My education with Kyra Kyrklund has come to an end. Kyra and her husband, Richard White, were absolutely committed to every lesson everyday, and they each had their own suggestions that I can add to my riding. Kyra has a solution for every situation the horse encounters. She is quick to offer exercises to improve the horse within that movement. Richard is an absolute stickler about rider position and mechanics. He would explain how to use the riders body in a different way to achieve different results. As a combination Kyra and Richard really develop the rider with a new/different feel and improve the horse through different gymnastics.
In regards to position, the most significant change is in placement and use of the leg. The visual of having a spur behind the back of the knee allows the leg to work as a funnel towards the shoulder. Sitting with the seat bones below the horse's wither and using the top of the back of the thigh to motivate the horse toward engagement. When making a change in position which is "normal" to you, you can lose your feel until this new postion becomes less foreign. Focusing on your position in this way can be really mentally challenging and frustrating. However, having passed through the uncomfortable I now feel much more effective with more tools to use.
One of the most dramatic changes has been the use of the outside rein. I have always strived to be able to ride a horse on the outside rein primarily. Giving with the inside hand to the point of not using the inside rein. I have many photos of myself riding through corners or in a pirouette with the inside rein looped and riding the outside of the horse only. Well that has changed!!! The outside rein now is truly there for speed control with short quick half halts. The inside rein maintains the contact for the bend. The result is that the horse has an immediate response to being checked on the outside rein. Pirouettes now happen by maintaining the bend on the inside rein while collecting the horse on a quick rein on the outside. So much easier with a far lighter contact.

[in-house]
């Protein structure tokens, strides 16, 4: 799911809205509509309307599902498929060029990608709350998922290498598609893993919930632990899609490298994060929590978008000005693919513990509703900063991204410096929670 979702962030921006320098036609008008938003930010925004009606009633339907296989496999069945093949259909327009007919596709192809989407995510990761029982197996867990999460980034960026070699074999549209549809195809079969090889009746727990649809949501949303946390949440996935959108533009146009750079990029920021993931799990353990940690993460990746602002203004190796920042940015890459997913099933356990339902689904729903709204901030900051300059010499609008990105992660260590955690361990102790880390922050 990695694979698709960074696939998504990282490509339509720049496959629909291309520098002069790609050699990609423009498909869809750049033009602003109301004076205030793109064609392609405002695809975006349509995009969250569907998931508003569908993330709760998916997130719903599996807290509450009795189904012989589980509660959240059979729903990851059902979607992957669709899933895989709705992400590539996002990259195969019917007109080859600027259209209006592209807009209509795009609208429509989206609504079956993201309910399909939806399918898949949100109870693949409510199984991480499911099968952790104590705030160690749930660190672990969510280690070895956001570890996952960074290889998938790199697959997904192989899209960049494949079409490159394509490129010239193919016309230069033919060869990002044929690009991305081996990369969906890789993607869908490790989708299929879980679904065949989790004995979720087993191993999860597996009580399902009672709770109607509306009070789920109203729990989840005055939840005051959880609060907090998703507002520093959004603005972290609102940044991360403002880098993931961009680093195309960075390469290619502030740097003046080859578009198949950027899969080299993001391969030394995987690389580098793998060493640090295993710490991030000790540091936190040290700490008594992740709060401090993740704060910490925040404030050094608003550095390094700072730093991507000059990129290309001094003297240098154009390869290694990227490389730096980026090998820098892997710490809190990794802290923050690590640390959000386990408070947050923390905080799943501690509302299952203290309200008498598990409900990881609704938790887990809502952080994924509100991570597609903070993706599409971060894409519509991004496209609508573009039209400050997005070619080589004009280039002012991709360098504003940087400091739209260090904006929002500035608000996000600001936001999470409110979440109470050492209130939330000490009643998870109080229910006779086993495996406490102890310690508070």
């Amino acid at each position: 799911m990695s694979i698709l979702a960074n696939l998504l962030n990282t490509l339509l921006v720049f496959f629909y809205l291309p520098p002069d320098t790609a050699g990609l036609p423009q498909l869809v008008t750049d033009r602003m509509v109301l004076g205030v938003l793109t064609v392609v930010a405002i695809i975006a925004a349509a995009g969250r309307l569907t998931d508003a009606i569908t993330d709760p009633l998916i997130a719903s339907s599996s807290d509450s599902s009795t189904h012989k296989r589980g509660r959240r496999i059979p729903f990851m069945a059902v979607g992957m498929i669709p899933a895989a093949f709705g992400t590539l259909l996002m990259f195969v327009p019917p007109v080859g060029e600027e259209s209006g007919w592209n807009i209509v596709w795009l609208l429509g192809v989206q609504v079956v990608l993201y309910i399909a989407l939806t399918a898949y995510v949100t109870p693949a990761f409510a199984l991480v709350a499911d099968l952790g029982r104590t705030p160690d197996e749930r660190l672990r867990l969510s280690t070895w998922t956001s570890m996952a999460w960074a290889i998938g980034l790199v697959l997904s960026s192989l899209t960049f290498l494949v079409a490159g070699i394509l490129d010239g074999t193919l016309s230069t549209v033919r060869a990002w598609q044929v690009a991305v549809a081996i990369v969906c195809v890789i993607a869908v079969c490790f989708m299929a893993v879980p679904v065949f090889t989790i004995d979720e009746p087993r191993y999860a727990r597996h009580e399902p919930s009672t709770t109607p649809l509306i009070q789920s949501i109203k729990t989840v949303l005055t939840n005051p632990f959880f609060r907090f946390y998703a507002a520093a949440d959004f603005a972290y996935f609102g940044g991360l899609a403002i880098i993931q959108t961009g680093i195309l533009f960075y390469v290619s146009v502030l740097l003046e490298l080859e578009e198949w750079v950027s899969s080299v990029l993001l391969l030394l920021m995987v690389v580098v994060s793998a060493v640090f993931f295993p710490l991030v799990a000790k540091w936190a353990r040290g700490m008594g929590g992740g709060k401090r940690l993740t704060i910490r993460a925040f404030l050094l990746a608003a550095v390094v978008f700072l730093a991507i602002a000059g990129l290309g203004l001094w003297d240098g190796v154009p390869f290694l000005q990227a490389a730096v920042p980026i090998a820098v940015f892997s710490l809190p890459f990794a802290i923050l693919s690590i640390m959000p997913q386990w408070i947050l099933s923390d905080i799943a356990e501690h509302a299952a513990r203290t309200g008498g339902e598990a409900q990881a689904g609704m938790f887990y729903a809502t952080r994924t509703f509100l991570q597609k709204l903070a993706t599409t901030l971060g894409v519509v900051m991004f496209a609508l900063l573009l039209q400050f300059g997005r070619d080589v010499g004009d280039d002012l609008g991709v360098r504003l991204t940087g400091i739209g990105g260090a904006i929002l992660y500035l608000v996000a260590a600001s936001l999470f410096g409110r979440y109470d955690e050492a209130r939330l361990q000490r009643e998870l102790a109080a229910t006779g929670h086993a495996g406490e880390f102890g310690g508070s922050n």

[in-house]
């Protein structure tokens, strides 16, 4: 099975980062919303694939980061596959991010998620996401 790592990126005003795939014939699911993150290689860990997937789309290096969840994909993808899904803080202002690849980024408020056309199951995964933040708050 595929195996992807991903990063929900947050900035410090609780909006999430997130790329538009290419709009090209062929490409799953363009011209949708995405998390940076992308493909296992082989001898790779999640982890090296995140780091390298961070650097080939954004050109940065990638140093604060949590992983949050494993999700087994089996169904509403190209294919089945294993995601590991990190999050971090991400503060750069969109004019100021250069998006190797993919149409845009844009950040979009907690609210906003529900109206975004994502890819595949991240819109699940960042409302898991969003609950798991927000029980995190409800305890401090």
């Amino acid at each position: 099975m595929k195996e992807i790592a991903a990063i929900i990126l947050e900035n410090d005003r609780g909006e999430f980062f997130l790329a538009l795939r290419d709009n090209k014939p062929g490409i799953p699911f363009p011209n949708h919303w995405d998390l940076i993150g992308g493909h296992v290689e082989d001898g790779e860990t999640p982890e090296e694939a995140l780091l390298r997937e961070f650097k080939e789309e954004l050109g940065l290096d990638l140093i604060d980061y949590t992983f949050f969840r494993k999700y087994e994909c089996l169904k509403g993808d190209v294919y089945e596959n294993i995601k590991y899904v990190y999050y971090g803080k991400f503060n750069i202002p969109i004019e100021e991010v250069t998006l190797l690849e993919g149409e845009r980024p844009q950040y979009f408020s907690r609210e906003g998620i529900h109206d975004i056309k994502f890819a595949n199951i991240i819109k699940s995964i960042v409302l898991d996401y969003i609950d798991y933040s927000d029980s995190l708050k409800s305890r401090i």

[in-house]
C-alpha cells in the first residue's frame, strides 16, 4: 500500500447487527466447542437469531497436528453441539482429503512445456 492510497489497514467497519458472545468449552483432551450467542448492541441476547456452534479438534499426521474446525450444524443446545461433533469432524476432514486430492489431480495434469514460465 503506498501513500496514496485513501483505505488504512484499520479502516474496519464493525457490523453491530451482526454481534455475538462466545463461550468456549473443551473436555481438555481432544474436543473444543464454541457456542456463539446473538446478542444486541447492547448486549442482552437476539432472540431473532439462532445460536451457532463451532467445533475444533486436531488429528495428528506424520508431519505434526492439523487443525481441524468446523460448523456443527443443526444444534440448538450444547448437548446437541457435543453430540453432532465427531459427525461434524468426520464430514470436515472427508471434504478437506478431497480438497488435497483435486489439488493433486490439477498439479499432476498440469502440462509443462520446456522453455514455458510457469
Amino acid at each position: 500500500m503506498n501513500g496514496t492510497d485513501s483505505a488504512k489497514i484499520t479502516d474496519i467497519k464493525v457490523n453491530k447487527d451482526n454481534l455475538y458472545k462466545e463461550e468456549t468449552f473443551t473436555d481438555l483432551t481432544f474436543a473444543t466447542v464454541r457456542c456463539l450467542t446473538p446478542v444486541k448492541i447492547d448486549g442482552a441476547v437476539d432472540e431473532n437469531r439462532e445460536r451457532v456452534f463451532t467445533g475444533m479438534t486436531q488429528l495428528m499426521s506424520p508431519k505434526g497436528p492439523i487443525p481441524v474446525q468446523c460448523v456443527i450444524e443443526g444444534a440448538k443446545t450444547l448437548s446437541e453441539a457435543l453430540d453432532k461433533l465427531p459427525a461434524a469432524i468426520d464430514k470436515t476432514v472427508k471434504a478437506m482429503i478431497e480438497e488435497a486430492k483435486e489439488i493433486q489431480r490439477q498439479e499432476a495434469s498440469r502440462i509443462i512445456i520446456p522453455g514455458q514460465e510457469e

Being the seasoned competitor Kyra is, she has a very calm, quiet way about her. Not being driven by emotions in riding but finding solutions for what is happening. If something is not going the right way, she suggests going back to the last thing that worked along that path then analyzing where the breakdown in communication lies. She advises to really critic a good ride, to know how you got there so that it is repeatable. Following a great ride, don't expect the horse to immediately feel as the previous ride ended. Instead, can you repeat the process? Is it possible to shorten that process over time yielding the same results?
This training experience has been invaluable. The horses, Whitman and Lombard V, were happy and are returning to the states healthy. The homework over the next few months is to sift through the information given. I am grateful for the opportunity and am a better rider for it.